The record player used in the Robyatt suite was the Anatase (price available upon request) from Oswalds Mill Audio: an original Lenco motor unit updated with a custom-made bearing and idler wheel assembly, and wedded to a massive slate plinth. The primary arm was the excellent Thomas Schick Tonearm ($1675), used with various Miyajima cartridges.
Robert Stein of Ultra Systems (and of the innovative retail outlet The Cable Company) introduced an accessory called the WA Quantum Chip. Available in different sizes, ranging in price from $7.50 to $65 each, the German-made WA Chip is a removable sticker that contains an impregnated film, which is reportedly subjected to a special treatment. Sized for everything from fuses to cell phones to speakers, WA Chips are claimed to increase component efficiency and current flow, for audibly enhanced performance.
Also on hand in the Ultra Systems/Cable Company room was the HiFiMan EF6 ($1599), seen here atop an Oppo BDP-83 modified by Exemplar Audio ($2500). We first saw the EF6 at CES. The 5W, solid-state, class-A design is HiFiMan's answer to the most difficult-to-drive headphones. The Exemplar Audio-modded Oppo has a new linear power supply, upgraded op-amps, and high-quality polypropylene capacitors.
The phono-transformer speciality company Bob's Devices (see "Listening" columns passim) was also represented by Ultra Systems. Of the three models seen here, one had already been treated with the above-mentioned WA Quantum Chips.
Before playing “La Villa Strangiato” from side 2 of the Rush LP Hemispheres, On a Higher Note’s Philip O’Hanlon advised me to go get my record cleaned by the Audio Deske Vinyl Cleaner. I told him, “I just did!”
Seconds after playing my There Comes a Time record by Neil Young in the Robyatt Audio room, Charlie King said I should get it cleaned at the Audio Deske cleaner. I told him, “I just did!”
First of all, just how filthy are my records?
Second, this same experience happened to me at least five different times during the New York hifi show. Maybe it is because my records actually are filthy, or maybe it is because that Audio Deske Vinyl Cleaner ($3895), really just is that awesome and easy to use that everyone had to sell it to me.
Here's the Vinyl Cleaner ($3895), a new type of LP washing machine made in Germany by Audio Desk Systeme Glass (they make a popular CD edge-trimmer you've no doubt seen) and distributed in the US by Ultra Systems. Described by Robert Stein as "the only way you can really clean the bottom of a record groove," the Vinyl Cleaner uses ultrasonic waves to separate dirt and vinyl from one another, and dries the disc with a fan instead of a vacuum (the latter induces static, according to the designer). Watch for Michael Fremer's review in an upcoming episode of "Analog Corner."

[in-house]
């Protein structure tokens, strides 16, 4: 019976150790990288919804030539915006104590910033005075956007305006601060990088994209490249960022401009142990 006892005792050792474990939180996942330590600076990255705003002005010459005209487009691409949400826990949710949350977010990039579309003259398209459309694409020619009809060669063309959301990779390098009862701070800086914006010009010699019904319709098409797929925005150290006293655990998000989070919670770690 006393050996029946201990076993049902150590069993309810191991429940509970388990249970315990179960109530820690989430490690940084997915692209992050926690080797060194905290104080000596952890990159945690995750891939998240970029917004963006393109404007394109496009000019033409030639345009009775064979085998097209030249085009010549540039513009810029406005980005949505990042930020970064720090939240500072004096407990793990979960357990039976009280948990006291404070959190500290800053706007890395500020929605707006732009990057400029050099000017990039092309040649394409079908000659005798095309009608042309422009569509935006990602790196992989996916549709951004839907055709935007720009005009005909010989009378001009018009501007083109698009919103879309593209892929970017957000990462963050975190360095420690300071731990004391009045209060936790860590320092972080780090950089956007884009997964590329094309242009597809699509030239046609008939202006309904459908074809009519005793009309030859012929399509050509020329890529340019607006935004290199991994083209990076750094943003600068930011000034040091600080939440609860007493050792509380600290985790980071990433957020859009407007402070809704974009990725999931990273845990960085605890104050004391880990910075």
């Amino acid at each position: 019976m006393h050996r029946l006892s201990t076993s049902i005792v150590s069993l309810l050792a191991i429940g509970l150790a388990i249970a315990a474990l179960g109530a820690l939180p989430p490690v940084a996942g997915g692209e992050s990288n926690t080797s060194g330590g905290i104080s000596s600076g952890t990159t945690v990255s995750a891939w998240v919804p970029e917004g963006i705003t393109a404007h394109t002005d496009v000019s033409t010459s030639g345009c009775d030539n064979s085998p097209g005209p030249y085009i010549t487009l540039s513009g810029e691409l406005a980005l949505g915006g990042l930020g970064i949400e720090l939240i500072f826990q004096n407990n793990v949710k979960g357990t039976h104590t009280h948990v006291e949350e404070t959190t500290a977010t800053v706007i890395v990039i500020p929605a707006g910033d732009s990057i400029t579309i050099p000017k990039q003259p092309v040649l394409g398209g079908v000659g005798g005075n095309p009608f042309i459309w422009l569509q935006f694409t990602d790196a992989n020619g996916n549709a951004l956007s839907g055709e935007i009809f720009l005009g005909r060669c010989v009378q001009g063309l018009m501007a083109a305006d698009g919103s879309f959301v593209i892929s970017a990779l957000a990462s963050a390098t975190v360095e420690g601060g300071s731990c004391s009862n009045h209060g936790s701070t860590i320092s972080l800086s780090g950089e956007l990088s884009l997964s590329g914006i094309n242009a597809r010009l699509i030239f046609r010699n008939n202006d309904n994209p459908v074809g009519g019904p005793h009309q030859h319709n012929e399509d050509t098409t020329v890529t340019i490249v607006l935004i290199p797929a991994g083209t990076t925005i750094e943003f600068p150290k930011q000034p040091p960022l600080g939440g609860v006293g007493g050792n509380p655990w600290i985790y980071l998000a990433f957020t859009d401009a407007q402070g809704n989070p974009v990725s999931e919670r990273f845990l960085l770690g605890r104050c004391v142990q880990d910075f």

Bill Leebens, who serves as Vice President of the Chester Groupthe organization that produced the New York Audio and AV Showdid a hell of a job getting this thing off the ground, alongside the Chester Group’s Roy Bird, Justin Bird, and Scott Humphrey, not to mention the enduringly beloved publicist Lucette Nicoll and T.H.E. Show's Richard Beers. Leebens, seen here in one of the Waldorf's intimate little rooms, is an audio industry stalwart whom I’ve known for years yet never actually met!
The lines to the registration booth stretched way down the main corridor of the 18th floor at the majestic Waldorf=Astoria. We were all very happily surprised to see so many anxious attendees arrive on a beautiful Friday afternoon in NYC. As people received their badges, they picked up complimentary copies of their favorite magazines, including the latest issue of Stereophile.
The New York Audio and AV show (wait a minute: Doesn’t the A in AV already stand for Audio?) takes place at the famed Waldorf=Astoria from 3:00pm to 8:00pm today, from 10:00am to 6:00pm Saturday, and from 10:00am to 5:00pm on Sunday). Yesterday I was weary from traveling (I arrived here by train from Philadelphia), so it wasn’t until this morning that I noticed the carpet pattern outside the door of my room: a William Morris-style bunny. I’m clearly in the right place.
"New York, New York, It's an Audio Town!" After far too many years without a large-scale audio show, New York City is about to get a taste of what regularly enriches the lives of audiophiles in other major centers around the world. The first, hopefully annual New York Audio and AV Show, brought to you by the same Chester Group that mounts audio shows in the UK, Australia, and Sweden, and by T.H.E. Show USA, takes place in Park Avenue's grand Waldorf=Astoria Hotel at 301 Park Avenue on Friday April 13Sunday, April 15.